This insistence that the media vilifies the new democratic ways of investing is perhaps the biggest canard being perpetrated today. Who loves the way things have been? Who doesn't yearn for stocks that just go up? If more people simply pledged never to sell stocks, we would find out which stocks that had the most shareholders who took the pledge and buy those and those only.
However, that's an unrealistic view of the world. In fact, I am beginning to believe that there are only two companies where the shareholders have really taken the pledge in such ferocity -- GameStop (GME) and AMC Entertainment (AMC) -- and this otherwise utopian world lacks the firepower to extend its domain.
That's why I think we have to re-define this new form of capitalism for what it is: find a stock where the sellers are braindead or shorting the stock -- betting against it -- and blitz the stock higher in concert and simply run right over anyone who gets in your way.
If anything, the accusers have it completely backward: it's the short-sellers of these two stocks, so dependent on models that say these companies either shouldn't exist or can't exist in this current world, who are the chumps and who can be vilified for their stupidity. I would not have warned sellers and short-sellers to stay away from these two stocks if I thought they were the geniuses and the throng the stupid folk.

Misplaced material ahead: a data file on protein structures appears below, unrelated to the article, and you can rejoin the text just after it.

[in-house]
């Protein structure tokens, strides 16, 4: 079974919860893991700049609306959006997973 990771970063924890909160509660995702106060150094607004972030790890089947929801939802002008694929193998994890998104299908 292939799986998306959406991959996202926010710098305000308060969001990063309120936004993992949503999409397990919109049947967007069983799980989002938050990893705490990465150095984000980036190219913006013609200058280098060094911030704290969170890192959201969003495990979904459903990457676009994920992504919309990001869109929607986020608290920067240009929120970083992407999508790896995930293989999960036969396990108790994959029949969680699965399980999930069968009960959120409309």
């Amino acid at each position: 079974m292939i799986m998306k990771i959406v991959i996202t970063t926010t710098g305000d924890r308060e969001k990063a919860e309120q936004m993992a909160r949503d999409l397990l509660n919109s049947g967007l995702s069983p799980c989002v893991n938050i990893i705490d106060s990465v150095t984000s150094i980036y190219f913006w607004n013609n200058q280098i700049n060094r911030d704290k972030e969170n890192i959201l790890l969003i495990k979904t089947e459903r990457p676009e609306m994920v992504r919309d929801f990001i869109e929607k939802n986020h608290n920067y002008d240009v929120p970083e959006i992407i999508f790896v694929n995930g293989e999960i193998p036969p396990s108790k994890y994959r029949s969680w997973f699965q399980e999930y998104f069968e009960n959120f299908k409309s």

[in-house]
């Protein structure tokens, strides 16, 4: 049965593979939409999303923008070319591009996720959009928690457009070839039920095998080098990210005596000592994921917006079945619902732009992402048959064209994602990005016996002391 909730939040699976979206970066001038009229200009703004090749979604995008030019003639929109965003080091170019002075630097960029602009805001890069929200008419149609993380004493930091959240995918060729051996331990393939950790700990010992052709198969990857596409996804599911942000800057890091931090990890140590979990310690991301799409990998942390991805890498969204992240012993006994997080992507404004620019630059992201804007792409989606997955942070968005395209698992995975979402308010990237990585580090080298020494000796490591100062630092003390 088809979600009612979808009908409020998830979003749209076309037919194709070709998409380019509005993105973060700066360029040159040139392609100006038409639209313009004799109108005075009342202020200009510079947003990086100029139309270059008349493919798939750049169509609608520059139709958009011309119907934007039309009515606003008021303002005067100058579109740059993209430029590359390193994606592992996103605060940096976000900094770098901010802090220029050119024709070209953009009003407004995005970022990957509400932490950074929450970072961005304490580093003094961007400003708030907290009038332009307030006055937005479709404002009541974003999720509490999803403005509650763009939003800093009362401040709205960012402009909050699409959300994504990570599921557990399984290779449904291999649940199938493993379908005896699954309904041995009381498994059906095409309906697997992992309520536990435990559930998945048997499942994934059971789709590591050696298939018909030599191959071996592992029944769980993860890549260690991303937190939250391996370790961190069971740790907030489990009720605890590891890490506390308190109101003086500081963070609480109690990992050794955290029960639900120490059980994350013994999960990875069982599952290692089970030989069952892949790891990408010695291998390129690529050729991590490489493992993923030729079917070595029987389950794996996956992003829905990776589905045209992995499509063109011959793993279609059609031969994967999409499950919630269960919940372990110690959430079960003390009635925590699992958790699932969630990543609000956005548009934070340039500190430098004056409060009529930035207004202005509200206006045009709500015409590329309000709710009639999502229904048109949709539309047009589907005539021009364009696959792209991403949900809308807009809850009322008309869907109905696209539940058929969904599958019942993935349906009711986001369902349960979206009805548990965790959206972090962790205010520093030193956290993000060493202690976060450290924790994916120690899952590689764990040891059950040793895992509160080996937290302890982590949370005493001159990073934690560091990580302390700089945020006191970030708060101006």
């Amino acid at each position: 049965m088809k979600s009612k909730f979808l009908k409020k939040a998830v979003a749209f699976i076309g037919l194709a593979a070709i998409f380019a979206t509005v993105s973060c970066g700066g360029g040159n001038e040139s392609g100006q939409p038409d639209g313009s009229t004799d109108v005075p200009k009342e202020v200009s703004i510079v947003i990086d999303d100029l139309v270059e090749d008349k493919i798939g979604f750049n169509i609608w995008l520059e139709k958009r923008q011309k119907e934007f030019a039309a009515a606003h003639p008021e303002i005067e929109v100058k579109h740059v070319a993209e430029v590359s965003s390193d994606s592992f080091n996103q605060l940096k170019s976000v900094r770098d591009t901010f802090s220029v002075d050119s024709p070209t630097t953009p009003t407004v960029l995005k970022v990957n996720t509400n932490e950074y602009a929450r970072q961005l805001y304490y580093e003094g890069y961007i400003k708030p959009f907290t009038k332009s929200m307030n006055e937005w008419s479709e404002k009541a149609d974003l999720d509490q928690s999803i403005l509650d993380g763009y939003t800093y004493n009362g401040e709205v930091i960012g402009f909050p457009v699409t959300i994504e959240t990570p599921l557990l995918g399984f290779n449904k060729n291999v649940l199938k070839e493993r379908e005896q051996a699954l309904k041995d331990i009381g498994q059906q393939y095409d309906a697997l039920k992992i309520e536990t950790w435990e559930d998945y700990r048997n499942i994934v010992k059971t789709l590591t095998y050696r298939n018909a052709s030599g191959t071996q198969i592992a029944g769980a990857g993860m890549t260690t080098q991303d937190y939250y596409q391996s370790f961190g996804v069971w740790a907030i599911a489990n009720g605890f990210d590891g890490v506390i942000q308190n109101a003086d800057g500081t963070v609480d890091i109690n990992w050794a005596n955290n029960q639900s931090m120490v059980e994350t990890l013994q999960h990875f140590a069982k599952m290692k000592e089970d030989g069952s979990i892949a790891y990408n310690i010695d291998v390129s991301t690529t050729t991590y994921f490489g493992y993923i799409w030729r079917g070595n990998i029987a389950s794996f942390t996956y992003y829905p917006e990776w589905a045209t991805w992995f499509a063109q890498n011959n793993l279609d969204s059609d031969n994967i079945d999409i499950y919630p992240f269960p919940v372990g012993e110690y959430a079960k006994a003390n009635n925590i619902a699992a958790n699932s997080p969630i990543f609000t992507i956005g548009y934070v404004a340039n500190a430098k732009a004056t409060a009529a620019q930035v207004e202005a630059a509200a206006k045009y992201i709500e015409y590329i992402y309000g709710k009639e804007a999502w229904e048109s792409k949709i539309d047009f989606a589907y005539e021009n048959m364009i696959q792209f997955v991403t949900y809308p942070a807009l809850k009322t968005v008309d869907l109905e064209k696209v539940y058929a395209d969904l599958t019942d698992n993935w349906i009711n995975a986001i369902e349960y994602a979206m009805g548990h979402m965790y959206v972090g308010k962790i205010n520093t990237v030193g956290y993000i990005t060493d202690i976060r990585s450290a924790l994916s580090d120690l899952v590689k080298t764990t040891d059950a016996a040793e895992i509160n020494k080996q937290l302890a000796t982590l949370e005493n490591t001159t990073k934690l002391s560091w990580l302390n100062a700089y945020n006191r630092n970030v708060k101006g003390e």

Now there are plenty of purists who are looking at these two companies and simply saying that, in the case of AMC, it should be allowed to go bankrupt and in the case of GameStop, which reports Wednesday, it should be left to die a natural death.
I think that's nonsense. There is no destiny. There is just what managements figure out in the face of adversity if given time and more capital, which his what both these two stocks needed.
What worries me, though, isn't the canard of denigration by the media, it's the veritable impossibility of finding more of these stocks. Sure they are taking up BlackBerry (BB) but there's nothing there unless it applies its cash to something totally different; a company in seemingly and endless decline -- at least in its business. But there is only a 10% short so there's not enough to goose the stock in a squeeze. There is Bed Bath & Beyond (BBBY) , which still has a 33% short and I think is definitely worth going after because the business is improving. Otherwise, there are just not enough targets to rally around because a major meme appeal is to vilify the shorts by beating them through simultaneous call and common stock buying. Without that combination of tinder you can't get the conflagration going.
But let's get one thing clear, I am on the side of the throng even as the throng thinks that I am a hedge fund troll. Nevertheless, I know how I line up, so who cares; their loss for snubbing an ally.